For a long time, the term “intervention” meant a surprise confrontation intended to persuade a loved one to quit their addiction or to enter treatment.
The practice of staging interventions was developed in the 1960s. On some levels, we understand the concern and frustration behind it. Most families and friends have been dealing with the fallout of the addictive behavior for so long that they’re willing to try almost anything.
Here’s the problem: The angry intervention presumes the person’s drug abuse is a choice and a character flaw. It presumes the person can flip a switch and suddenly be ready and willing to stop the drug or alcohol use and get help. It ignores the fact that addiction is a complex mental and physical disease.
Current research has shown that in-your-face interventions don’t achieve the desired result, and often damage fragile relationships even further. Confrontational counseling methods can backfire in a profound way by making the person more resistant to treatment or by further diminishing their self-esteem. Not a single clinical trial shows any effectiveness of this method, and quite a bit of harm. Read More Here.
We’re going to go out on a limb and guess you may be breathing a sigh of relief to know that you don’t have to put your loved one, your family and your friends through this. You may be wrestling with what to do about your addicted loved one, and that’s a common (and heartbreaking) situation. The best piece of advice we’ve heard on the topic came from a parent: “Whatever you decide to do, just be sure you can live with it.”
The good news is that in a clinical setting, the term “intervention” has taken on a new definition. In today’s treatment landscape, behavioral interventions are professionally delivered programs or services designed to treat an individual’s substance abuse disorder.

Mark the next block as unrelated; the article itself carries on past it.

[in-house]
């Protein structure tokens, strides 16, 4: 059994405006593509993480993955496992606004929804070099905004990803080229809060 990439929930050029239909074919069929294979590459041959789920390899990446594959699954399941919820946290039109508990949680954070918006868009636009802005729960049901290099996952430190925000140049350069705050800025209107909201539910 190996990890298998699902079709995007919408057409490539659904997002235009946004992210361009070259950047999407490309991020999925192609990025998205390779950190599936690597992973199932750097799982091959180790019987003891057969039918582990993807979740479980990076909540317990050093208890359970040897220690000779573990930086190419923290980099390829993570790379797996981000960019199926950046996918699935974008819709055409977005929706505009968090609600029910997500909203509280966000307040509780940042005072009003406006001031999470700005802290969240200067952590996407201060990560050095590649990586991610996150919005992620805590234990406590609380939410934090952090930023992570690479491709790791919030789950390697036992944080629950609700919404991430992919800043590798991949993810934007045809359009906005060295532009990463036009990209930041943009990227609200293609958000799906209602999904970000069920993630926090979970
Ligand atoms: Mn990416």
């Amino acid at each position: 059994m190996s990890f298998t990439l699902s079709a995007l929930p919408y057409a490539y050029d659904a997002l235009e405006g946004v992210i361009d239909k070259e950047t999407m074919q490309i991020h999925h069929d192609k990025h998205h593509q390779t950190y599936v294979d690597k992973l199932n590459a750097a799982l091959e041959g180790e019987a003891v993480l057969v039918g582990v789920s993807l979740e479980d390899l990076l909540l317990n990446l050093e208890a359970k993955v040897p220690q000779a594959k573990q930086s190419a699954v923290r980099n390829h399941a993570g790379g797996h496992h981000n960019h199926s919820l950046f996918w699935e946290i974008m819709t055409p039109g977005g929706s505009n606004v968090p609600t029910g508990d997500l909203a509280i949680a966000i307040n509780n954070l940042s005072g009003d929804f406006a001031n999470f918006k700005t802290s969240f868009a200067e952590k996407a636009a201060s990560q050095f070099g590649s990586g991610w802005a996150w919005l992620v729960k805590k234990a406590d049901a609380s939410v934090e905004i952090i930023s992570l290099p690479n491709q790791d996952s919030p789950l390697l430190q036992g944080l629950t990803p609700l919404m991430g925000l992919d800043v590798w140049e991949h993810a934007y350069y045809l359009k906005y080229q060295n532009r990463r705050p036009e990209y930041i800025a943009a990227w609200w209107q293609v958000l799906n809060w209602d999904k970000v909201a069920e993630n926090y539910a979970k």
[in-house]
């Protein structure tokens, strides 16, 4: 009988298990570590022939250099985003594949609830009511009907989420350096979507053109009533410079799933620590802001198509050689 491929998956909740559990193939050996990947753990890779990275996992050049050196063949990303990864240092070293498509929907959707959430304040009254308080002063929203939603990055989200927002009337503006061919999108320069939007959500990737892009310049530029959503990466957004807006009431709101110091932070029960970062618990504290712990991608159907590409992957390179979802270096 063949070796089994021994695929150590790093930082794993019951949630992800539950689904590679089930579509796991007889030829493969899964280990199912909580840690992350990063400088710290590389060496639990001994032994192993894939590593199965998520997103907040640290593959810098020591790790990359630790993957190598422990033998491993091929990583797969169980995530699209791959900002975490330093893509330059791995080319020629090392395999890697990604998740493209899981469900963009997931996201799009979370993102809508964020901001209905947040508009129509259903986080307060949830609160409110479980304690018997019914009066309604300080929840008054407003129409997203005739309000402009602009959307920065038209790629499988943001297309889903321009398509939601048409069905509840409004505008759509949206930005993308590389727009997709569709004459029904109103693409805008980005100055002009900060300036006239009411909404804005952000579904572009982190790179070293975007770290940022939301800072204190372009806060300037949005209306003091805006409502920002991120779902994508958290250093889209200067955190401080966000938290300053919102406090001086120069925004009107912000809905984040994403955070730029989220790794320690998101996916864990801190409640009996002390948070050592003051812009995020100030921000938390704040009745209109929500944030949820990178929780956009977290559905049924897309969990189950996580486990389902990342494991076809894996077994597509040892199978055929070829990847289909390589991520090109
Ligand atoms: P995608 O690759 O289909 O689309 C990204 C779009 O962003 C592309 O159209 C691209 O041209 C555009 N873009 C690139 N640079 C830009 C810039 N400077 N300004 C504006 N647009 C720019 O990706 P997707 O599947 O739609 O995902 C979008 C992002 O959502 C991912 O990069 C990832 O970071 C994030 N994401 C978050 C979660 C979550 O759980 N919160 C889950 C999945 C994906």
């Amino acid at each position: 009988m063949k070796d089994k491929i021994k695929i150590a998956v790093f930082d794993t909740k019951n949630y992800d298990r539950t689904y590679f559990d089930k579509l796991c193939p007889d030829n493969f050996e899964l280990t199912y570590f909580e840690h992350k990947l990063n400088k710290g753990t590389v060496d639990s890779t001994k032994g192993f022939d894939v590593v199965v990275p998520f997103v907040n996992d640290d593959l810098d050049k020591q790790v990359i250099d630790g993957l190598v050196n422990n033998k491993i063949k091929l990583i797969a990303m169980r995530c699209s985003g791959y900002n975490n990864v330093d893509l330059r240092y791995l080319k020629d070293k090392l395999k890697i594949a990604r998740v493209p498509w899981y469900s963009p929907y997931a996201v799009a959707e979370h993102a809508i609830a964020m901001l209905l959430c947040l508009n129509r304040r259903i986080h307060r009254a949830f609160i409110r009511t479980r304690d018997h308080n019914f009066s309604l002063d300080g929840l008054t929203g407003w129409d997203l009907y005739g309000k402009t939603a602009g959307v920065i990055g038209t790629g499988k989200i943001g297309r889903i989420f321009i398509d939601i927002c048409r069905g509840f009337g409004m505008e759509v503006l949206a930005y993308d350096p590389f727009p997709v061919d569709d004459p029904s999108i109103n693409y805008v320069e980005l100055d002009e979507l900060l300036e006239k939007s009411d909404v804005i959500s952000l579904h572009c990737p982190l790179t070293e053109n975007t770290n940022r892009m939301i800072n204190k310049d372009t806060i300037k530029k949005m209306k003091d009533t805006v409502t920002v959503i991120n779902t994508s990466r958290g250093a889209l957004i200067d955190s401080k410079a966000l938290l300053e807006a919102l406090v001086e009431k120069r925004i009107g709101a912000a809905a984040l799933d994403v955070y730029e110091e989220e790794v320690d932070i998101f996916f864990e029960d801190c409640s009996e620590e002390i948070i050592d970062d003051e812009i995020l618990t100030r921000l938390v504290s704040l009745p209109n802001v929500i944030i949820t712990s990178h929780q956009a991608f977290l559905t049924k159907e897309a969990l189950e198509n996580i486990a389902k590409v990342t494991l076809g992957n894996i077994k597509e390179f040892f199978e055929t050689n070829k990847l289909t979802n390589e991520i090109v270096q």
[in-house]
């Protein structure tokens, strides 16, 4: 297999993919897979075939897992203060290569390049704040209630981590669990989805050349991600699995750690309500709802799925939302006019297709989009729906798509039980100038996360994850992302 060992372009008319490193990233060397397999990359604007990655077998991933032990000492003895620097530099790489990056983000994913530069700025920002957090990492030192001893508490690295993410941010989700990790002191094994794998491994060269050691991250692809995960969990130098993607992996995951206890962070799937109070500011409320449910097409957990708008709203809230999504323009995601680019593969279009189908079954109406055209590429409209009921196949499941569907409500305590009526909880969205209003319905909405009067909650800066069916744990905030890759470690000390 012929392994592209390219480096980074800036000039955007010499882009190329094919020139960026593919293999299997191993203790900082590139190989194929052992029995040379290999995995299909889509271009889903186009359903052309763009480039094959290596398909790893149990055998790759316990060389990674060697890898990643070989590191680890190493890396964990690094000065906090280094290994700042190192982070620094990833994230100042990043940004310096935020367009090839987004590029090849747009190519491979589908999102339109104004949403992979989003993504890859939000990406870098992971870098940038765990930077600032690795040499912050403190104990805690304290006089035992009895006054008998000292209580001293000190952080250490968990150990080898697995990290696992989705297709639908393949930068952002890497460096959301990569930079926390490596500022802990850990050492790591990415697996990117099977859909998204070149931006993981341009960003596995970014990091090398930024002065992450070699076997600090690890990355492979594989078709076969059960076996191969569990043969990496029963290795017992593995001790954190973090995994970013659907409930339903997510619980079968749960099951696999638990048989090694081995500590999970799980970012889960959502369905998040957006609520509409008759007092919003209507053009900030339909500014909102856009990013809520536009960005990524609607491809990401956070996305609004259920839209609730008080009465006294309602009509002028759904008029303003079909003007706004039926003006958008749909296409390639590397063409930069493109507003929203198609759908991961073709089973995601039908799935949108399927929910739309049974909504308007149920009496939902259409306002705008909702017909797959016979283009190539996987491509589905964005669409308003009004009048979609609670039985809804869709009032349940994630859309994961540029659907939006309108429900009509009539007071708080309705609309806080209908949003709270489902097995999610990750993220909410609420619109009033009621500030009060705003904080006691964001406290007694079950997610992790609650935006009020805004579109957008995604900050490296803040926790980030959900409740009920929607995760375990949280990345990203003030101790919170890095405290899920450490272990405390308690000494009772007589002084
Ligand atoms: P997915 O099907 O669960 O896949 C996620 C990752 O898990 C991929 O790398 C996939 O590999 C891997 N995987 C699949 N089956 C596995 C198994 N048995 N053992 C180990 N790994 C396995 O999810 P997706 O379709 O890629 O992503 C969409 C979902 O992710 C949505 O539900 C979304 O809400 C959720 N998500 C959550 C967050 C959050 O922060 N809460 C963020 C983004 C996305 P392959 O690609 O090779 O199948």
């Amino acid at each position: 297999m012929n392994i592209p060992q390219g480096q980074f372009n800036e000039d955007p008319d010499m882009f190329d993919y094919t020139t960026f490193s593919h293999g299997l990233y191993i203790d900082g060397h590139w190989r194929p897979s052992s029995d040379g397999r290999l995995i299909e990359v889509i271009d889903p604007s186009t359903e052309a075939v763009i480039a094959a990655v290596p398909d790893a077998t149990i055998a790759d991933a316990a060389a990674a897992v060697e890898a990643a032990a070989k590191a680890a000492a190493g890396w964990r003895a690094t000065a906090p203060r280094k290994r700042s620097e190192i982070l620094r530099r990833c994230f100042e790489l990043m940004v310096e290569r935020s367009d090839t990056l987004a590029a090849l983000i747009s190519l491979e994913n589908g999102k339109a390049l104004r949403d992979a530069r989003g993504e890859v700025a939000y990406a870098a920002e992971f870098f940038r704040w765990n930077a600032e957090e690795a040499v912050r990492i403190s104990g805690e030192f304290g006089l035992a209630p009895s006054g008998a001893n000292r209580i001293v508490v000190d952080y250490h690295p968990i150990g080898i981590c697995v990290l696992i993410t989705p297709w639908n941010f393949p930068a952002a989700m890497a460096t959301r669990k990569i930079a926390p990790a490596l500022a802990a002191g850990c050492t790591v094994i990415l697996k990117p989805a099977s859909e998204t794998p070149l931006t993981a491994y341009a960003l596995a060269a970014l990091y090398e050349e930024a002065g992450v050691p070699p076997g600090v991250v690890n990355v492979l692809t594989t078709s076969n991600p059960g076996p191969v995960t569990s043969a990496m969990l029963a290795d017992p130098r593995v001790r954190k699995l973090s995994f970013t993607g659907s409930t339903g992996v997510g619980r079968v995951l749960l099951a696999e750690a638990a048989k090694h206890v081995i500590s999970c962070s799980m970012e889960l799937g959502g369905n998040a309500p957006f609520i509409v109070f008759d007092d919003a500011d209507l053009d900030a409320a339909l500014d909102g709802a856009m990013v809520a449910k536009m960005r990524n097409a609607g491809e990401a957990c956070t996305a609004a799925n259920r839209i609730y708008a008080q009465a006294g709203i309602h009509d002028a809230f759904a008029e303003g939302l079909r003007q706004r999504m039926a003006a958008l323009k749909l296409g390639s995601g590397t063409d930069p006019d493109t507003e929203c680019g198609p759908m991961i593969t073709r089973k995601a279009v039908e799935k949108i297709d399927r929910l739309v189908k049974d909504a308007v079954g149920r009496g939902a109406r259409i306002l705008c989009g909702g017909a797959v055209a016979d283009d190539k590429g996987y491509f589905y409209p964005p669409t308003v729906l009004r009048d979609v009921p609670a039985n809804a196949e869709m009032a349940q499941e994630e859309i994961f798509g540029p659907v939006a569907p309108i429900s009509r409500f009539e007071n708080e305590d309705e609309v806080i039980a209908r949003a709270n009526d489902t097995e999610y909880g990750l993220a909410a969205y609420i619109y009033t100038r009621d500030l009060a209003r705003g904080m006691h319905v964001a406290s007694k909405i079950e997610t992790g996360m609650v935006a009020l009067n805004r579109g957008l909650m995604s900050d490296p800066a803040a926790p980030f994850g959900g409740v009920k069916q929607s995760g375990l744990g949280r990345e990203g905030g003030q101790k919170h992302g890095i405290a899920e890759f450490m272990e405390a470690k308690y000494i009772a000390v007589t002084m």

At Desert Rose, we utilize a number of evidence-based approaches proven to help addicted people get clean and stay clean:
- Individual counseling
- Group counseling
- Family counseling
- Life skills
- Relapse prevention
- Co-addiction sessions
- Grief counseling
- Music therapy
- Art therapy
- Adventure therapy
- Self-esteem workshops
- Nutrition classes
- Movement therapy
- Chiropractic care
- Body-image and self-awareness groups
- Spirituality discussions
- 12-step groups
People struggling with addiction pay a terrible price:
- Physical, mental and spiritual illness
- Lost wages, lost jobs, lost years of productivity
- Broken relationships
Treatment is not cheap. But treatment is much, much less costly than addiction.
Let us help you understand how to pay for the care your loved one needs. Every day we speak with parents and spouses in totally free, 100% confidential consultations. We will review your health insurance, explain your coverage, and discuss payment options. We’ll help find the right program, whether it’s here at Desert Rose or with another facility we know and trust.